“When officers find themselves on scene or listening to a call in another beat/jurisdiction and they begin to imagine how they would run the scene.  Another sign is when people of higher rank seek that officer out and encourage them to promote.  They might not ‘feel’ ready, but when supervisors seek out someone who they believe has the skills and mindset, they do so knowing the requirements and expectations of the position.”

“Occasionally, agencies will ask around to have role players take part in their promotional assessment process.  If you want a good idea of understanding at least one aspect of the process, volunteer to assist.  

If there is an opportunity to speak at a community event, volunteer for it. It will force you to make sure you understand the topic and what kind of questions/concerns your specific community has.”

“I believe leaders are readers. Regardless of your rank, everyone can better themselves for a very minimal investment of money and time. There are numerous easy to read, time-tested leadership books that relate directly to law enforcement. I would suggest they ask the people they’ve identified as mentors.”


Sustaining Personal Well-being


After establishing their careers, what practices should officers incorporate to maintain mental health and manage the pressures of the job?

“REACH OUT. Use the resources available to you. EAP, employee wellness programs etc. Use your sick time when you don’t feel well! You may feel like you are doing someone a solid by coming in sick, but you are compromised. You are choosing the very short time ‘win’ (squad doesn’t have to go short or call someone in on OT) for a longer term ‘loss’ (you get more run down, feel worse, burnt out).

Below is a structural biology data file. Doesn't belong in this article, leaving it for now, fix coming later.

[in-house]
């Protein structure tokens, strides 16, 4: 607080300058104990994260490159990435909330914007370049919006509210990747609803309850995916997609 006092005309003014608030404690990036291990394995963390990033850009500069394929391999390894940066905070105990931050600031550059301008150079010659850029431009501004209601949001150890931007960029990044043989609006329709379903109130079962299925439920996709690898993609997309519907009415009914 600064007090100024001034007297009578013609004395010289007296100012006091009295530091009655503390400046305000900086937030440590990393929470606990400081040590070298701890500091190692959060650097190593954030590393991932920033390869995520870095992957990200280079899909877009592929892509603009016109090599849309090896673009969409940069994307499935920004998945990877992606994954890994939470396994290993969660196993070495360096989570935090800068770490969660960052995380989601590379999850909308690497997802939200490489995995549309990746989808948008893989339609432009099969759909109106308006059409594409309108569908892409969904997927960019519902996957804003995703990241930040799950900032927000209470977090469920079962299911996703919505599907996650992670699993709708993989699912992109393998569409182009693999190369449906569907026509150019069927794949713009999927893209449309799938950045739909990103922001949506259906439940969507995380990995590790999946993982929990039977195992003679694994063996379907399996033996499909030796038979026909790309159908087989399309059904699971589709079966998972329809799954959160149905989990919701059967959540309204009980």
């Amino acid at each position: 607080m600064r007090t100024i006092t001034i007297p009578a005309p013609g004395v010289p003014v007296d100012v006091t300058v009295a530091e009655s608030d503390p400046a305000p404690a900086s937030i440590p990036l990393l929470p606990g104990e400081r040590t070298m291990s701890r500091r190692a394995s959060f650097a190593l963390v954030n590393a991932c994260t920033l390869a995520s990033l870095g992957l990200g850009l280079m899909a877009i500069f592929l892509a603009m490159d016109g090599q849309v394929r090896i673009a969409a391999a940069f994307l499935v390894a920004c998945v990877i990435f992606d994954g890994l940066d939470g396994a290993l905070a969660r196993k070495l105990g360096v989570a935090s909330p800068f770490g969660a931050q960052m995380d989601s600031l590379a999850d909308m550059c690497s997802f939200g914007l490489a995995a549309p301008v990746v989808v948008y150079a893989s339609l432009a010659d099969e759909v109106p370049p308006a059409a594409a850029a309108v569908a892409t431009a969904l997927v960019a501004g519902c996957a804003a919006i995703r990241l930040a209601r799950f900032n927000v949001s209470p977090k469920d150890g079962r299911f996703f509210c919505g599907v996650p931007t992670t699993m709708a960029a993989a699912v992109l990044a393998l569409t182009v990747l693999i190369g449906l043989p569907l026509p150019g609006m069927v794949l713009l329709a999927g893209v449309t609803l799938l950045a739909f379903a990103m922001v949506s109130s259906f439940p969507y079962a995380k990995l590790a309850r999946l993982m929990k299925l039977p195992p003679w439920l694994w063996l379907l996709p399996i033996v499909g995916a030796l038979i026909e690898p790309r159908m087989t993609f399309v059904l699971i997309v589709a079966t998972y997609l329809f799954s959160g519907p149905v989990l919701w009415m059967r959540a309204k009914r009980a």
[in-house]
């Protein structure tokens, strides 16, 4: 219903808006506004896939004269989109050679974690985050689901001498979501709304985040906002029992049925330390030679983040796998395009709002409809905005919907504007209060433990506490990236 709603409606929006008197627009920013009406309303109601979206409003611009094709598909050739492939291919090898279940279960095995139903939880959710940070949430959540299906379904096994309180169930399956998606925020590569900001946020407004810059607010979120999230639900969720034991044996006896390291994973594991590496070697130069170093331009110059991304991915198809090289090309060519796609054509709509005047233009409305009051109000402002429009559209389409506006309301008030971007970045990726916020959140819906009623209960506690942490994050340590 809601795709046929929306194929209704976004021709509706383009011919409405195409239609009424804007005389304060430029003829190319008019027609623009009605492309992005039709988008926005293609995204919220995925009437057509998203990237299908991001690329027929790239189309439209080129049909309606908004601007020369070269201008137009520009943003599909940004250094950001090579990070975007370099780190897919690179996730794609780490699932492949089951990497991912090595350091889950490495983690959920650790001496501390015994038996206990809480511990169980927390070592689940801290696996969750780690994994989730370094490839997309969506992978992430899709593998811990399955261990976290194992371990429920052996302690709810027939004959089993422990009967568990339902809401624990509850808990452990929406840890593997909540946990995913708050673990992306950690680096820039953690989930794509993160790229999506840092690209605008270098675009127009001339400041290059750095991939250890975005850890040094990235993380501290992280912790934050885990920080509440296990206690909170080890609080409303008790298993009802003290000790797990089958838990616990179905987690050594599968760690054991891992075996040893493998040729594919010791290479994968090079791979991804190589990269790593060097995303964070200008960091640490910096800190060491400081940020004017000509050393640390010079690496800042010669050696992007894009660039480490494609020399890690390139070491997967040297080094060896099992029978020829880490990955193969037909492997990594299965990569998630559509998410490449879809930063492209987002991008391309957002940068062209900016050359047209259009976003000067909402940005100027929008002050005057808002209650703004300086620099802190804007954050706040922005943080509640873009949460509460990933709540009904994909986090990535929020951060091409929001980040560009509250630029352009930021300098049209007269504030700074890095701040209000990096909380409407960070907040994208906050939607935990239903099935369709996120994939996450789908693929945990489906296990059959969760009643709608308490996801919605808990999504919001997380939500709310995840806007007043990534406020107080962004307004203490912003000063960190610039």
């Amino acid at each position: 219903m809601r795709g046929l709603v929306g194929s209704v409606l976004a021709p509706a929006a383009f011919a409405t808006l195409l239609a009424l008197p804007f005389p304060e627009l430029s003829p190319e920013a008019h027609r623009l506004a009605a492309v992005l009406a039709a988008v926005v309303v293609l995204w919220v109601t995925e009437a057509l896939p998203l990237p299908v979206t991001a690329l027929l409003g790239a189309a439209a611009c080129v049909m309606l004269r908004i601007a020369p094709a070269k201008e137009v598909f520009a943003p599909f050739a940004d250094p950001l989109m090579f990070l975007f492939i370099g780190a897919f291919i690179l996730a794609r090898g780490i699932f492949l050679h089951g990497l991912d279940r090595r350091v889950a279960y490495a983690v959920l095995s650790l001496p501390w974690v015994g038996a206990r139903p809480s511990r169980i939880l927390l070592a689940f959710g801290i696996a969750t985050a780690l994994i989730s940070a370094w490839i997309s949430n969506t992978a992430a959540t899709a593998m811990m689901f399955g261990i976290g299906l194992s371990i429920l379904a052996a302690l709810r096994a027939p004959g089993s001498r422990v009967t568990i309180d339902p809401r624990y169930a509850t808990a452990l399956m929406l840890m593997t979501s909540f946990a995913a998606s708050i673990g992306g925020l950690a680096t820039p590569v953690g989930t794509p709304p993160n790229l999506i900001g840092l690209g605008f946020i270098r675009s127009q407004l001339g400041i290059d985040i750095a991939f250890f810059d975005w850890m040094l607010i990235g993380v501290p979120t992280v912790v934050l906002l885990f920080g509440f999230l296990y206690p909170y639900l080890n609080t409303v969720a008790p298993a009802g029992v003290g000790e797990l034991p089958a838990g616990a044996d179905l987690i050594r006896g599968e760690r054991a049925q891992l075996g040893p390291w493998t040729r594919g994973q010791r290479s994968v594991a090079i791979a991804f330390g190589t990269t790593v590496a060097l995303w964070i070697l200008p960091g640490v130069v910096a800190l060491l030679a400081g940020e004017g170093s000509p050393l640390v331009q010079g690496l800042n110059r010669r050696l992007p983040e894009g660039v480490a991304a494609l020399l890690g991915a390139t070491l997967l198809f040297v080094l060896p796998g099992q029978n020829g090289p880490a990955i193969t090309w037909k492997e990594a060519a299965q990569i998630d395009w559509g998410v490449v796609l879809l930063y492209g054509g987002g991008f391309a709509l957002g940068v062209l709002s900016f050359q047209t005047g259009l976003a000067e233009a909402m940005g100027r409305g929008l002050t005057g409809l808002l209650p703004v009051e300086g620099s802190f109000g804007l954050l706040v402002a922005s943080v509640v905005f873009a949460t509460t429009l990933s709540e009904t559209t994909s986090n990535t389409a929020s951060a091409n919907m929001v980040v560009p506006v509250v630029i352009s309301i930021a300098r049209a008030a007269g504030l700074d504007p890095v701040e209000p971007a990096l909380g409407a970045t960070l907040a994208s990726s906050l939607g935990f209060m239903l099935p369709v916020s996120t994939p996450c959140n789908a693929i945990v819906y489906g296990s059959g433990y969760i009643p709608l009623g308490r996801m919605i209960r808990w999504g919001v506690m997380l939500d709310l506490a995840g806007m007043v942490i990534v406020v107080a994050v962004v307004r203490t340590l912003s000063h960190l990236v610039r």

Continue to do the things you enjoyed before you became a cop… don’t get stuck in the ‘usta’s’…I usta ski, I usta golf, I usta…try and keep a balance between the things that bring you joy/stress relief and this job.”

What strategies can seasoned officers employ to ensure their personal relationships thrive despite the demands of their profession?

“Again, boundaries. If you are on your time off, be off. If you are subject to call out, ensure that you set aside special dates/activities and notify the TL that you are NOT available during that time. This is, after all, a job.  A very important one, but a job nonetheless.  

Communicate.  I think the biggest stressors in relationships are unspoken expectations.  If we try our best to clearly communicate with each other in a respectful way everyone comes out ahead.  Unspoken expectations lead to bitterness and resentment when our expectations aren’t met, even though the other person may have no idea what we are upset about.”

How do hobbies or creative outlets contribute to a balanced life for officers deeply embedded in their careers?

“This is a job.  No one will lay on their deathbed at the end of their life and think “I wish I would have worked a few more shifts!”  The hobbies and creative outlets we need to each embrace make life worth living.  Law Enforcement is a noble profession and a very serious one.  If we don’t balance life out by doing things that refill our tank that are completely separate from law enforcement, life will become too one-dimensional.  Remember, no matter how long you are on the job, one day you will retire.  You want to have more to sustain you and fulfill you than cop stories of the ‘good ol’ days’.”